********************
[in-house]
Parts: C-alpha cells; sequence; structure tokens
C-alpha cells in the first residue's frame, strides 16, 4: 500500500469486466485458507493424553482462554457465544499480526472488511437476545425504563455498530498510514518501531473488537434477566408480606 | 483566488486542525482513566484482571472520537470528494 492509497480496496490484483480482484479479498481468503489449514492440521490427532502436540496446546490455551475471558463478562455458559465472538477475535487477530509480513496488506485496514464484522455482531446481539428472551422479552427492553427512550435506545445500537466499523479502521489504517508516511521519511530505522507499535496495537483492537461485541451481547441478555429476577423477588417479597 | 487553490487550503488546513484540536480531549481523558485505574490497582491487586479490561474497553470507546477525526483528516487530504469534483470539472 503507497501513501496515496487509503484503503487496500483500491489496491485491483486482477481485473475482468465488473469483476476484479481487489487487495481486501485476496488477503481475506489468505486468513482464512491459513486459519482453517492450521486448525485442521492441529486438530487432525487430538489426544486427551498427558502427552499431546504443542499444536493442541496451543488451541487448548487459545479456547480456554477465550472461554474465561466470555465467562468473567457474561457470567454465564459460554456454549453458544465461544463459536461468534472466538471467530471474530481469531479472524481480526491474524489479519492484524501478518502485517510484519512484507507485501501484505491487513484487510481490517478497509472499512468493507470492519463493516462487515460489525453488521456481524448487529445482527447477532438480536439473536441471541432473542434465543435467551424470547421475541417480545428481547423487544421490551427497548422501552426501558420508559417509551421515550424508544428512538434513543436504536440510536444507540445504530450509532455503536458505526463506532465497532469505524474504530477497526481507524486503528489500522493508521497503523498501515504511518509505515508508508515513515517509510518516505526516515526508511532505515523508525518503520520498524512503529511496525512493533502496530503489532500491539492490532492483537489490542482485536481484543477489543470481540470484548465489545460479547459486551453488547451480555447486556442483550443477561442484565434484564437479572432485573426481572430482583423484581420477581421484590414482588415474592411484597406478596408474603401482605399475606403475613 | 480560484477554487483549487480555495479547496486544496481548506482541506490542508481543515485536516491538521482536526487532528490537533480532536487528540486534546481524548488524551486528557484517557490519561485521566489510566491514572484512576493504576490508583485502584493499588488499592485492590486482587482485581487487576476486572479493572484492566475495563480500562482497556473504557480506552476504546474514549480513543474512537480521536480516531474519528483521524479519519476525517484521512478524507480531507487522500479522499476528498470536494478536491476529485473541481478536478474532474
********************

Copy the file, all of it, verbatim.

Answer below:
[in-house]
Parts: C-alpha cells; sequence; structure tokens
C-alpha cells in the first residue's frame, strides 16, 4: 500500500469486466485458507493424553482462554457465544499480526472488511437476545425504563455498530498510514518501531473488537434477566408480606 | 483566488486542525482513566484482571472520537470528494 492509497480496496490484483480482484479479498481468503489449514492440521490427532502436540496446546490455551475471558463478562455458559465472538477475535487477530509480513496488506485496514464484522455482531446481539428472551422479552427492553427512550435506545445500537466499523479502521489504517508516511521519511530505522507499535496495537483492537461485541451481547441478555429476577423477588417479597 | 487553490487550503488546513484540536480531549481523558485505574490497582491487586479490561474497553470507546477525526483528516487530504469534483470539472 503507497501513501496515496487509503484503503487496500483500491489496491485491483486482477481485473475482468465488473469483476476484479481487489487487495481486501485476496488477503481475506489468505486468513482464512491459513486459519482453517492450521486448525485442521492441529486438530487432525487430538489426544486427551498427558502427552499431546504443542499444536493442541496451543488451541487448548487459545479456547480456554477465550472461554474465561466470555465467562468473567457474561457470567454465564459460554456454549453458544465461544463459536461468534472466538471467530471474530481469531479472524481480526491474524489479519492484524501478518502485517510484519512484507507485501501484505491487513484487510481490517478497509472499512468493507470492519463493516462487515460489525453488521456481524448487529445482527447477532438480536439473536441471541432473542434465543435467551424470547421475541417480545428481547423487544421490551427497548422501552426501558420508559417509551421515550424508544428512538434513543436504536440510536444507540445504530450509532455503536458505526463506532465497532469505524474504530477497526481507524486503528489500522493508521497503523498501515504511518509505515508508508515513515517509510518516505526516515526508511532505515523508525518503520520498524512503529511496525512493533502496530503489532500491539492490532492483537489490542482485536481484543477489543470481540470484548465489545460479547459486551453488547451480555447486556442483550443477561442484565434484564437479572432485573426481572430482583423484581420477581421484590414482588415474592411484597406478596408474603401482605399475606403475613 | 480560484477554487483549487480555495479547496486544496481548506482541506490542508481543515485536516491538521482536526487532528490537533480532536487528540486534546481524548488524551486528557484517557490519561485521566489510566491514572484512576493504576490508583485502584493499588488499592485492590486482587482485581487487576476486572479493572484492566475495563480500562482497556473504557480506552476504546474514549480513543474512537480521536480516531474519528483521524479519519476525517484521512478524507480531507487522500479522499476528498470536494478536491476529485473541481478536478474532474